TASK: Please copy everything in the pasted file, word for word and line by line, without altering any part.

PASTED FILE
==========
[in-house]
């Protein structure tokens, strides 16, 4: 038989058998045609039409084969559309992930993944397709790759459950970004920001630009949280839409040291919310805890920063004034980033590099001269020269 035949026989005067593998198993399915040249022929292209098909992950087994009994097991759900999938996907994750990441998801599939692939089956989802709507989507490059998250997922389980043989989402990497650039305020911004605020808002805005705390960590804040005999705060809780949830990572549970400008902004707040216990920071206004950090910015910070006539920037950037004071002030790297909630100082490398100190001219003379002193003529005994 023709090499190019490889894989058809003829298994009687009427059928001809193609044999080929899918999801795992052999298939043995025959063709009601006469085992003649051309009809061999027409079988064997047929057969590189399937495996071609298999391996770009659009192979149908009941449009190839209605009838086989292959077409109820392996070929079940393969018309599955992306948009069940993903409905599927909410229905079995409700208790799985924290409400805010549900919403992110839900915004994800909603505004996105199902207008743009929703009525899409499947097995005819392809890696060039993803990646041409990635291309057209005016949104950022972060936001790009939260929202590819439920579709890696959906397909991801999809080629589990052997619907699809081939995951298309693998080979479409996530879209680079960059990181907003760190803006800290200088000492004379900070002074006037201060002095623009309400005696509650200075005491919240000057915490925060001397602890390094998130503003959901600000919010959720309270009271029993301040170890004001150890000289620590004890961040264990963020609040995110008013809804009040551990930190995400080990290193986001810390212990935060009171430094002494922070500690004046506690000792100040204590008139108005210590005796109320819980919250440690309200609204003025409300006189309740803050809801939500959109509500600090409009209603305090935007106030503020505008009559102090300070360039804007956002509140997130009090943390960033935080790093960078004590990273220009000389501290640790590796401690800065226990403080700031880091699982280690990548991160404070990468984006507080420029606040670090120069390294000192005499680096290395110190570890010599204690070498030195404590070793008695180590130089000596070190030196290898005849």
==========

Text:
[in-house]
């Protein structure tokens, strides 16, 4: 038989058998045609039409084969559309992930993944397709790759459950970004920001630009949280839409040291919310805890920063004034980033590099001269020269 035949026989005067593998198993399915040249022929292209098909992950087994009994097991759900999938996907994750990441998801599939692939089956989802709507989507490059998250997922389980043989989402990497650039305020911004605020808002805005705390960590804040005999705060809780949830990572549970400008902004707040216990920071206004950090910015910070006539920037950037004071002030790297909630100082490398100190001219003379002193003529005994 023709090499190019490889894989058809003829298994009687009427059928001809193609044999080929899918999801795992052999298939043995025959063709009601006469085992003649051309009809061999027409079988064997047929057969590189399937495996071609298999391996770009659009192979149908009941449009190839209605009838086989292959077409109820392996070929079940393969018309599955992306948009069940993903409905599927909410229905079995409700208790799985924290409400805010549900919403992110839900915004994800909603505004996105199902207008743009929703009525899409499947097995005819392809890696060039993803990646041409990635291309057209005016949104950022972060936001790009939260929202590819439920579709890696959906397909991801999809080629589990052997619907699809081939995951298309693998080979479409996530879209680079960059990181907003760190803006800290200088000492004379900070002074006037201060002095623009309400005696509650200075005491919240000057915490925060001397602890390094998130503003959901600000919010959720309270009271029993301040170890004001150890000289620590004890961040264990963020609040995110008013809804009040551990930190995400080990290193986001810390212990935060009171430094002494922070500690004046506690000792100040204590008139108005210590005796109320819980919250440690309200609204003025409300006189309740803050809801939500959109509500600090409009209603305090935007106030503020505008009559102090300070360039804007956002509140997130009090943390960033935080790093960078004590990273220009000389501290640790590796401690800065226990403080700031880091699982280690990548991160404070990468984006507080420029606040670090120069390294000192005499680096290395110190570890010599204690070498030195404590070793008695180590130089000596070190030196290898005849």